Steve's Digicams Forums

Steve's Digicams Forums (https://forums.steves-digicams.com/)
-   General Discussion (https://forums.steves-digicams.com/general-discussion-11/)
-   -   IS vs Non-IS? (https://forums.steves-digicams.com/general-discussion-11/vs-non-177284/)

imut Sep 20, 2010 12:13 PM

IS vs Non-IS?
 
Hello,

IS lenses are really expensive, they double the cost of lens. Non-IS lenses hasn't got IS ability of course and cheaper. Is there huge difference? Which lens should i buy?

Mark1616 Sep 20, 2010 12:15 PM

Big question and one that's been discussed lots. If you shoot sports then you don't need IS, if you have a lens with IS you don't have to use it so you have a choice. Some lenses with IS/OS etc are not as good as their non IS/OS brother, the Sigma 17-70 and the Tamron 17-50 lenses are examples of this.

So basically what do you want to shoot and under what conditions will define what you need. Obviously there are bodies with IS built in so all your lenses have the benefit of IS at no extra cost.

TCav Sep 20, 2010 12:30 PM

Yeah. That.

Mark1616 Sep 20, 2010 12:31 PM

Quote:

Originally Posted by tcav (Post 1144107)
yeah. That.

lol....

imut Sep 20, 2010 12:53 PM

Quote:

Obviously there are bodies with IS built in so all your lenses have the benefit of IS at no extra cost.
Noone mentioned this before even in comparison topics, then k-x would be better over 500D.

Is there only pentax which have IS on its body or any other entry level dslr?
Quote:

Yeah. That.
:)

JohnG Sep 20, 2010 12:56 PM

Exactly!
There are no absolutes. If there was there would be only one kind of camera on the market (and likely only one company making it). From the job that needs to be done, identify and prioritize the technical requirements. Then map those requirements to equipment features.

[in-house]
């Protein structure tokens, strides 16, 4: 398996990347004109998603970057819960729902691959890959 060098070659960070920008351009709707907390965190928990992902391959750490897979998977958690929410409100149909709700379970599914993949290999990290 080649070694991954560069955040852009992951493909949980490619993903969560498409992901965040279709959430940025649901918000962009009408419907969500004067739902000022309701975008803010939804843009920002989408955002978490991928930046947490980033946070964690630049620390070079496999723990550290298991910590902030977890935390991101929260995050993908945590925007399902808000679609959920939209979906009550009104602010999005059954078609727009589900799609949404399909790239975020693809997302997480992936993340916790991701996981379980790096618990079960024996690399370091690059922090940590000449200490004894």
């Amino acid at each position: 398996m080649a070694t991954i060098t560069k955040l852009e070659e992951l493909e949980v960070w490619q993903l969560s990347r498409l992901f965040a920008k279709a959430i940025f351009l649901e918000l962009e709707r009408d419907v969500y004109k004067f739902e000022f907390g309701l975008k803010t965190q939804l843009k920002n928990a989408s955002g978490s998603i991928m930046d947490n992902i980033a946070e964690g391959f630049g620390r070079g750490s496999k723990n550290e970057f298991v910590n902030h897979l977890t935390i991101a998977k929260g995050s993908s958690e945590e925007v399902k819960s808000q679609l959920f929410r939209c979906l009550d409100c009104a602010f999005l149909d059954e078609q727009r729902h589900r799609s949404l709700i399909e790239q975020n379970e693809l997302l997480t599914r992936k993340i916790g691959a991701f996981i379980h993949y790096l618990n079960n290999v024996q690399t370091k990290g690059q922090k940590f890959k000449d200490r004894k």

TCav Sep 20, 2010 1:28 PM

Pentax, Sony , and most Olympus dSLRs use sensor shift image stabilization in the body. Canon and Nikon use optical image stabilization in the lens.

The difference is that, while Canon and Nikon have more OEM and third party lenses available, many are not stabilized, including most of the lenses on the used market, and stabilized lenses are bigger, heavier and more expensive.

Pentax and Sony have smaller selections of lenses, but all the lenses on the used market will be stabilized just like the new ones.

(Olympus used an entirely new lens mount when it when digital, so none of it's old SLR lenses will work on its new dSLRs.)

What matters is what you want to shoot. If you shoot sports/action/wildlife, you need to use shutter speeds fast enough to prevent motion blur due to subject movement, and that will also mean that you'll be using shutter speeds that are fast enough to prevent motion blur due to camera shake. So you don't need image stabilization, whether it be in the lens or the body.

But if you want to shoot anything else that doesn't require a fast shutter speed, then you may need to worry about motion blur due to camera shake. So you might need image stabilization, whether it be in the lens or the body.

If you've got it, you can turn it off; if you don't have it, you can't turn it on.

tclune Sep 20, 2010 1:34 PM

Quote:

Originally Posted by JohnG (Post 1144124)
Exactly!
Then map those requirements to equipment features.

And budget...

imut Sep 20, 2010 2:38 PM

Quote:

And budget...
Definetely, IS lenses double the price. :(. There are some without warranty lens which comes from abroad. You just need to trust nothing more.

Thanks all for explanations.

lisalonewolf Sep 20, 2010 2:42 PM

What are the differences, if any, between IS of different makers? Or, for that matter, how has it changed over the years? My first 'good' camera did not have IS, yet it does some fantastic shooting...sony dsc717.


All times are GMT -5. The time now is 4:47 AM.